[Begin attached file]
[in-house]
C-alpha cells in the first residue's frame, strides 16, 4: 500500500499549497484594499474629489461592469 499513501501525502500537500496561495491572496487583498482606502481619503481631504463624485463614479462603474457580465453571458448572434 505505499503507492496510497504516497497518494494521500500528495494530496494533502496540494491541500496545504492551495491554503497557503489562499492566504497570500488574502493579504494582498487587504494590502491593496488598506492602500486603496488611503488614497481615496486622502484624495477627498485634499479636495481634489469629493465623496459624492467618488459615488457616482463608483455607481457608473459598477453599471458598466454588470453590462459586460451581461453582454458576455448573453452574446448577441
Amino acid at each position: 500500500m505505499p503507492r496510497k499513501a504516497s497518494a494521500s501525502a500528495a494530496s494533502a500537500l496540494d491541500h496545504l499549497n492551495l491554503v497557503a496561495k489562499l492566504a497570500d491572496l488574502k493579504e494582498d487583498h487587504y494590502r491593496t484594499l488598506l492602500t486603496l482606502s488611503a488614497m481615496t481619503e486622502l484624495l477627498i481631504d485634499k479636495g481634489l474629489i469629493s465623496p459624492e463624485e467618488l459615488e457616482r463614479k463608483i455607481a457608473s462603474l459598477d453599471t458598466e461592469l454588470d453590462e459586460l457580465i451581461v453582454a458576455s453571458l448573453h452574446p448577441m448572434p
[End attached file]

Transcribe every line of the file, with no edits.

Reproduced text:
[in-house]
C-alpha cells in the first residue's frame, strides 16, 4: 500500500499549497484594499474629489461592469 499513501501525502500537500496561495491572496487583498482606502481619503481631504463624485463614479462603474457580465453571458448572434 505505499503507492496510497504516497497518494494521500500528495494530496494533502496540494491541500496545504492551495491554503497557503489562499492566504497570500488574502493579504494582498487587504494590502491593496488598506492602500486603496488611503488614497481615496486622502484624495477627498485634499479636495481634489469629493465623496459624492467618488459615488457616482463608483455607481457608473459598477453599471458598466454588470453590462459586460451581461453582454458576455448573453452574446448577441
Amino acid at each position: 500500500m505505499p503507492r496510497k499513501a504516497s497518494a494521500s501525502a500528495a494530496s494533502a500537500l496540494d491541500h496545504l499549497n492551495l491554503v497557503a496561495k489562499l492566504a497570500d491572496l488574502k493579504e494582498d487583498h487587504y494590502r491593496t484594499l488598506l492602500t486603496l482606502s488611503a488614497m481615496t481619503e486622502l484624495l477627498i481631504d485634499k479636495g481634489l474629489i469629493s465623496p459624492e463624485e467618488l459615488e457616482r463614479k463608483i455607481a457608473s462603474l459598477d453599471t458598466e461592469l454588470d453590462e459586460l457580465i451581461v453582454a458576455s453571458l448573453h452574446p448577441m448572434p